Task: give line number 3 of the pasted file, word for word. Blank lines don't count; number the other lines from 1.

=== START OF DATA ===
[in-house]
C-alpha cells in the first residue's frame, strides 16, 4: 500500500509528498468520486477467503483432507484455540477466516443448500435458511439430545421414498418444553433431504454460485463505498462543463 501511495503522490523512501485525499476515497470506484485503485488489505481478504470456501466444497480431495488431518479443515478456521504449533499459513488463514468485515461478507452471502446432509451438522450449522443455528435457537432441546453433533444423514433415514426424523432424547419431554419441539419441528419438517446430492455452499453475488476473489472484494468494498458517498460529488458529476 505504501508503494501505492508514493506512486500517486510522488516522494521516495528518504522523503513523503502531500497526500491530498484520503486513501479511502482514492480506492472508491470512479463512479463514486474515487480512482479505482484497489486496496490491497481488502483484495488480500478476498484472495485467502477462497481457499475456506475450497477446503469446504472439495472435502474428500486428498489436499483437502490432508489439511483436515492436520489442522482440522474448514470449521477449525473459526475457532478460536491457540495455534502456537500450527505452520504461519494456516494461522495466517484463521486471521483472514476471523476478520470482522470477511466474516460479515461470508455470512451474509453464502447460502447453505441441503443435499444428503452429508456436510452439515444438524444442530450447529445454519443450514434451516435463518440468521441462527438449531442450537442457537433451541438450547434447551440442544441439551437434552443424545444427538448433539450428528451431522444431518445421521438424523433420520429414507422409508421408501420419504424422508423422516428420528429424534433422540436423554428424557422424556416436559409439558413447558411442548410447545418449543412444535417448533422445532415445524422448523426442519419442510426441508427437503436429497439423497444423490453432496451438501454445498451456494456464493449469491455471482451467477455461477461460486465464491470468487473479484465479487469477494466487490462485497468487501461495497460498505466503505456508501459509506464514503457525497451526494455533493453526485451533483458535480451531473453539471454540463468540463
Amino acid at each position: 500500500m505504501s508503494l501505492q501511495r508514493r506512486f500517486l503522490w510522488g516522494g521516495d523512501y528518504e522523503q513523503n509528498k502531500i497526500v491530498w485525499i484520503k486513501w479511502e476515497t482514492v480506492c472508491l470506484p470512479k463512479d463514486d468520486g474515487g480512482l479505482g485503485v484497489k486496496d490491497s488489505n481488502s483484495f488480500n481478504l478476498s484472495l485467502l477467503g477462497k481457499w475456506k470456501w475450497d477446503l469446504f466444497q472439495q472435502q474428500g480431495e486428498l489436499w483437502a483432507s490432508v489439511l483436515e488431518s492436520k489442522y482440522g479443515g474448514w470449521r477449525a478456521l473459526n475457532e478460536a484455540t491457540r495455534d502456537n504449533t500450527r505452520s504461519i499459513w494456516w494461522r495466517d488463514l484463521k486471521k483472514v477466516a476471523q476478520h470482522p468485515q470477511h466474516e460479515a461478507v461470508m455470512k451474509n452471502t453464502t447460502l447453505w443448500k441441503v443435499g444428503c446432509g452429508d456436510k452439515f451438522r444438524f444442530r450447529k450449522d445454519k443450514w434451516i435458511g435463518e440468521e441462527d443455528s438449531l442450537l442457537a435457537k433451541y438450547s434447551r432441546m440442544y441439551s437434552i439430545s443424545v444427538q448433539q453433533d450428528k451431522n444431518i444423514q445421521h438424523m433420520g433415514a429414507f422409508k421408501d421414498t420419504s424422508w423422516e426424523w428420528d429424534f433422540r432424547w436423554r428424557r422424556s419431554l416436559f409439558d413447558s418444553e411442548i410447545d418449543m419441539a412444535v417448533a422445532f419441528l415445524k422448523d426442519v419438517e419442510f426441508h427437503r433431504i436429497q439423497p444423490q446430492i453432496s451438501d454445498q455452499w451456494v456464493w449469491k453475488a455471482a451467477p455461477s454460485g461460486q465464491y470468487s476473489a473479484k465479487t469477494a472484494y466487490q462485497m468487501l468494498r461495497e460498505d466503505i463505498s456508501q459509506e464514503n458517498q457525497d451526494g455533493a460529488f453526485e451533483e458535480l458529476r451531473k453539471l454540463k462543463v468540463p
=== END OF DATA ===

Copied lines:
Amino acid at each position: 500500500m505504501s508503494l501505492q501511495r508514493r506512486f500517486l503522490w510522488g516522494g521516495d523512501y528518504e522523503q513523503n509528498k502531500i497526500v491530498w485525499i484520503k486513501w479511502e476515497t482514492v480506492c472508491l470506484p470512479k463512479d463514486d468520486g474515487g480512482l479505482g485503485v484497489k486496496d490491497s488489505n481488502s483484495f488480500n481478504l478476498s484472495l485467502l477467503g477462497k481457499w475456506k470456501w475450497d477446503l469446504f466444497q472439495q472435502q474428500g480431495e486428498l489436499w483437502a483432507s490432508v489439511l483436515e488431518s492436520k489442522y482440522g479443515g474448514w470449521r477449525a478456521l473459526n475457532e478460536a484455540t491457540r495455534d502456537n504449533t500450527r505452520s504461519i499459513w494456516w494461522r495466517d488463514l484463521k486471521k483472514v477466516a476471523q476478520h470482522p468485515q470477511h466474516e460479515a461478507v461470508m455470512k451474509n452471502t453464502t447460502l447453505w443448500k441441503v443435499g444428503c446432509g452429508d456436510k452439515f451438522r444438524f444442530r450447529k450449522d445454519k443450514w434451516i435458511g435463518e440468521e441462527d443455528s438449531l442450537l442457537a435457537k433451541y438450547s434447551r432441546m440442544y441439551s437434552i439430545s443424545v444427538q448433539q453433533d450428528k451431522n444431518i444423514q445421521h438424523m433420520g433415514a429414507f422409508k421408501d421414498t420419504s424422508w423422516e426424523w428420528d429424534f433422540r432424547w436423554r428424557r422424556s419431554l416436559f409439558d413447558s418444553e411442548i410447545d418449543m419441539a412444535v417448533a422445532f419441528l415445524k422448523d426442519v419438517e419442510f426441508h427437503r433431504i436429497q439423497p444423490q446430492i453432496s451438501d454445498q455452499w451456494v456464493w449469491k453475488a455471482a451467477p455461477s454460485g461460486q465464491y470468487s476473489a473479484k465479487t469477494a472484494y466487490q462485497m468487501l468494498r461495497e460498505d466503505i463505498s456508501q459509506e464514503n458517498q457525497d451526494g455533493a460529488f453526485e451533483e458535480l458529476r451531473k453539471l454540463k462543463v468540463p